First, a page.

So, when I spend all my time managing James’ feelings, waving off the disappointment of cancelled dates, shrugging when he didn’t invite me to his art openings, hiding the congratulatory flowers I’d bought, so as not to cause him the slightest feeling of guilt or awkwardness around the whole thing, it felt like second nature. Besides, we fell asleep with our fingers intertwined, noses pressed against each other, his breath my own, mine his, our glasses placed gently side by side. I told myself, how could that not be love?
At twenty-six, I moved out. Unmarried women didn’t leave home without reason, my mother said. She knew I’d lost my faith. Arms folded, she watched me pack things away. A single box on my bedroom floor filled with books and a wedding picture of my parents. In the photo, my mother is nineteen and a devout Christian. I felt cruel and divisive leaving her, but I was more terrified of staying another year at home. The night before I left, she prayed outside my door all night.
James uses the end of summer to end us. After which I was eager to be perpetually away from myself. I pulled together whatever money I had in my savings and took a cab to wherever alcohol, bodies, and men were. Usually, musty clubs drinking flat beers. First, I steadied my resolve with shots of something strong and clear. My outfits were ridiculously tight, cheap stringy things, and my feet hurt from wearing impractical heels. But I was convincingly charming, with inhibitions lowered. I learned to step entirely out of my own body. I had been doing it with such ease that some nights I wouldn’t be able to recognise myself. I could not recall the type of girl the men who called the next morning were looking for. I had all these new insecurities like sharpened knives. I didn’t know where to put them all. Mostly I had burrowed them firmly into myself.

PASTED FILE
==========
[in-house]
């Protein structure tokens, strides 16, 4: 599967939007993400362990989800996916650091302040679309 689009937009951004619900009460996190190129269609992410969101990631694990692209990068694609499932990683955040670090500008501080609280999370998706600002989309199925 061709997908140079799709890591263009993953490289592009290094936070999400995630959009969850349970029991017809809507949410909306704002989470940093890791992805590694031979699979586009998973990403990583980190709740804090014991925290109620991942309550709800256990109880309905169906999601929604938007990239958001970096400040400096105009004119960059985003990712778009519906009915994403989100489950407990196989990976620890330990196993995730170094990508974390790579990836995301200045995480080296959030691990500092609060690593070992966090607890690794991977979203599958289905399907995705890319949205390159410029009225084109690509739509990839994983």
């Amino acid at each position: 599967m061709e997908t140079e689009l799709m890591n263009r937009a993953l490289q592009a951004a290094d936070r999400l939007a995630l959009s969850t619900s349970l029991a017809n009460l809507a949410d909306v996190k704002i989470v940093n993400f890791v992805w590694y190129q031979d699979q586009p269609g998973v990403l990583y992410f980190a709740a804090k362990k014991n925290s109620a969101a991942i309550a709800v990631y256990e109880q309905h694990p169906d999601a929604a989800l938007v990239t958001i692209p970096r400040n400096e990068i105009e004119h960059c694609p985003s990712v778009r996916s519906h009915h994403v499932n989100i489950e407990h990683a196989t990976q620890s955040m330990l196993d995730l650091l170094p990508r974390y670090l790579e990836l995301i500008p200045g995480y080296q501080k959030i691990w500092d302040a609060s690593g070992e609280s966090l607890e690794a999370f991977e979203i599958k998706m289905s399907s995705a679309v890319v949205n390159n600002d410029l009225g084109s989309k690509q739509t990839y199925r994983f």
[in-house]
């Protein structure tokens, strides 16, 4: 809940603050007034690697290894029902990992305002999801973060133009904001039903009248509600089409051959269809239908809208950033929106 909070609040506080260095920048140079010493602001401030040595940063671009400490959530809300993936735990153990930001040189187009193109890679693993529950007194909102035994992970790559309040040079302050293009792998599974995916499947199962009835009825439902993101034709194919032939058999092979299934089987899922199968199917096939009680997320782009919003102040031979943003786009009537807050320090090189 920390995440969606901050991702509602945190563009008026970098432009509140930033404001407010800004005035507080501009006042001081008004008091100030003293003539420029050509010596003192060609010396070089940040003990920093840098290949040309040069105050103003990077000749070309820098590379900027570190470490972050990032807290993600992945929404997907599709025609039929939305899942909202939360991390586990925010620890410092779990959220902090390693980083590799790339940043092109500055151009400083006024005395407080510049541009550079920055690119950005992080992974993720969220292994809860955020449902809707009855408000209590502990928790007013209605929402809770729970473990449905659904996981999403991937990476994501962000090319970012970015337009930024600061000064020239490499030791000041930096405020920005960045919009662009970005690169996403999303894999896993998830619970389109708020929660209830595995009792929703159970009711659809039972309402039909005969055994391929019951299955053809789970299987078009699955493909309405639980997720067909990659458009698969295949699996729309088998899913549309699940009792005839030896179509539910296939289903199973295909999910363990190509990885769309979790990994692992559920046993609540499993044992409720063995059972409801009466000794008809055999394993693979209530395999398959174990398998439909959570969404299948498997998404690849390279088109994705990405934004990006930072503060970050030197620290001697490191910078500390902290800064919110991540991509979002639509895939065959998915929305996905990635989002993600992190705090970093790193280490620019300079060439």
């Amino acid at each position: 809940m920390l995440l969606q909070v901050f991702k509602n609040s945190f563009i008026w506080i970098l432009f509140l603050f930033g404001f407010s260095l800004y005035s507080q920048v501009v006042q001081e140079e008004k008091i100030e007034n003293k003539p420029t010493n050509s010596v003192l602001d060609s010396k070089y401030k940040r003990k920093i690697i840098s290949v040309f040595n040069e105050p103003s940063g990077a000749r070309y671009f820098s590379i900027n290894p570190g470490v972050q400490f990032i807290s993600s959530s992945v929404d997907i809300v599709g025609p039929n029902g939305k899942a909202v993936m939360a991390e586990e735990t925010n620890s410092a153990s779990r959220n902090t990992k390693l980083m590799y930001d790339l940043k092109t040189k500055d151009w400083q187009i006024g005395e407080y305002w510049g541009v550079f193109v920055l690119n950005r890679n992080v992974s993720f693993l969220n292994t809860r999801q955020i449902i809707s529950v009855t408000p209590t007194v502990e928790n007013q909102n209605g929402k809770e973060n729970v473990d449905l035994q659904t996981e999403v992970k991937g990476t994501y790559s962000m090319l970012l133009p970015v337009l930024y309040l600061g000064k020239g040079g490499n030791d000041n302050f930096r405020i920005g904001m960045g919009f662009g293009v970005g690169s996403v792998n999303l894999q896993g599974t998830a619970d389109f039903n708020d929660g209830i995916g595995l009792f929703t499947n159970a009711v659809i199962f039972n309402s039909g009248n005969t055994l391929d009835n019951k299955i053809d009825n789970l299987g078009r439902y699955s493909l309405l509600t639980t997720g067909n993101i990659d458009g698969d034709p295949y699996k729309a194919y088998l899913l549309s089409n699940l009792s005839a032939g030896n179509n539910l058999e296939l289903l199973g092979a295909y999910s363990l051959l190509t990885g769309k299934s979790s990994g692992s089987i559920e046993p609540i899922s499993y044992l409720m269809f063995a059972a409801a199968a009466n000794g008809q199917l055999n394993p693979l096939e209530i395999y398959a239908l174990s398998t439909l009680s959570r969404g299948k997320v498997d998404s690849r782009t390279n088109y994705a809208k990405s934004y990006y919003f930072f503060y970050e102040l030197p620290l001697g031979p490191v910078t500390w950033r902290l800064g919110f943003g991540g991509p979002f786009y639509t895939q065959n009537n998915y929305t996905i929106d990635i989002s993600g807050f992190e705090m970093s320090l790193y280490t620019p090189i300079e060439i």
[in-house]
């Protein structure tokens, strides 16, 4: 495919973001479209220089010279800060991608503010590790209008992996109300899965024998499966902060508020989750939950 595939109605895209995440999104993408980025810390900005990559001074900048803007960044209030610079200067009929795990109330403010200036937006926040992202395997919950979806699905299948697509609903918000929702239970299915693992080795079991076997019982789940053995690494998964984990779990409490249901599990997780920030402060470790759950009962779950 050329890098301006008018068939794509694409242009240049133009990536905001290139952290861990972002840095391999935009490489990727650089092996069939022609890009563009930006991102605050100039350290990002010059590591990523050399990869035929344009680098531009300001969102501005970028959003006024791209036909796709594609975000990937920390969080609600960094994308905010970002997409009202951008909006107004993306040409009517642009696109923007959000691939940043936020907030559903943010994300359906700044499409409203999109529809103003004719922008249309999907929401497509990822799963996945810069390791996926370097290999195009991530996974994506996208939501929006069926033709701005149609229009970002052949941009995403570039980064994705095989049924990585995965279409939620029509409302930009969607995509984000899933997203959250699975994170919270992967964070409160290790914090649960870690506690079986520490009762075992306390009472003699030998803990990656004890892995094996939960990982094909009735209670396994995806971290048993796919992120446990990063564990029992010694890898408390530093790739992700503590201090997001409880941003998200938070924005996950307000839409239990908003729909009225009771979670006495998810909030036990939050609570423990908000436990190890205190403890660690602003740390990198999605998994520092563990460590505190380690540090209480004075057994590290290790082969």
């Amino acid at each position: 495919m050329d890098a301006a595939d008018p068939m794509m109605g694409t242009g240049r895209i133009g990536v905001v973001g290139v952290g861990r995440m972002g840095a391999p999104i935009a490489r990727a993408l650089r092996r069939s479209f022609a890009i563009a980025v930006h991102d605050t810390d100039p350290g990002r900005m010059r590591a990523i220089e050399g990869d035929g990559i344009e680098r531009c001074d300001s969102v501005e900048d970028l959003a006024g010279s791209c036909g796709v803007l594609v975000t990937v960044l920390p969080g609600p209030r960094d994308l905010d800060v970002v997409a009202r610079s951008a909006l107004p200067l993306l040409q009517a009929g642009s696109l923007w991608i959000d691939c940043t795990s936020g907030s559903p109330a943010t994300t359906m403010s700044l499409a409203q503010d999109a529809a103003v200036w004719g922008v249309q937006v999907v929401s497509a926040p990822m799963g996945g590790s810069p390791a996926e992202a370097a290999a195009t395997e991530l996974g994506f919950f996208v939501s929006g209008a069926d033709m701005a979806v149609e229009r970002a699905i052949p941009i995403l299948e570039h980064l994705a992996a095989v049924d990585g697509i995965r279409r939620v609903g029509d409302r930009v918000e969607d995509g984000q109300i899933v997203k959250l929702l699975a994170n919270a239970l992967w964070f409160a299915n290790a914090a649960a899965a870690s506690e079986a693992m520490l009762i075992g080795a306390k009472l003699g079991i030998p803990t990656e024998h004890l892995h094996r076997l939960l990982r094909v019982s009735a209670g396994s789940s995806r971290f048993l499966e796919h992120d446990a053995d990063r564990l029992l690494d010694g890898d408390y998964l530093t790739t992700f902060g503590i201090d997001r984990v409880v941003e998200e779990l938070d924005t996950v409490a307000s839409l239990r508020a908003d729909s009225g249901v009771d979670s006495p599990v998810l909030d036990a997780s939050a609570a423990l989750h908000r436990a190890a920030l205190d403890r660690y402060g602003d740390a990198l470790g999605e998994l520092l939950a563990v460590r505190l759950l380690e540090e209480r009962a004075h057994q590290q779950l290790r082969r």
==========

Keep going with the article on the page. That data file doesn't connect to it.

My mother has a talent for saying the wrong things. An offhand comment about how I should have been a boy, as I tried on prom dresses. Or how it was good that my father had passed two days after my matriculant exams, otherwise I wouldn’t have come in second in my class.
“That boy, the Ambassador’s son. He has passed away. Have you seen it?”
I have barely even opened the door. The two of us do not embrace as a grieving daughter and concerned mother should. Rather, we stand awkwardly on opposite sides of the room, taking the other in. Her hair is greying at the temples and has thinned considerably from when I was a child, but she is still delicately beautiful like a porcelain doll.
I don’t cry the whole time. I think about how Aunty Siddy silently doubled over at my father’s funeral. He was her only sibling. The boy their mother had eaten the healer’s herbs for. Her large body had folded in half. I wish she had wailed instead, thrown herself on the ground screaming and thrashing. That would have been better. That would have been easier than carrying that kind of anguish silently.
God knew I would have waited my whole life for James to love me back. I suppose this way, I keep my vow. A new way to break generational curses.
About the Author:
Kina Indongo is a Communications professional. Her first poems were published by her alma mater, the University of Namibia, in a poetry anthology titled “My Heart in Your Hands Poems from Namibia.” In 2022 she was part of the Doek Literary Magazine fellowship under Narrating Namibia Narrating Africa. Kina is a contributing writer at RDJ Publishing, where she writes about women and youth in Africa. IG – i_am_kina_
*Featured image by Tobias Frick from Pixabay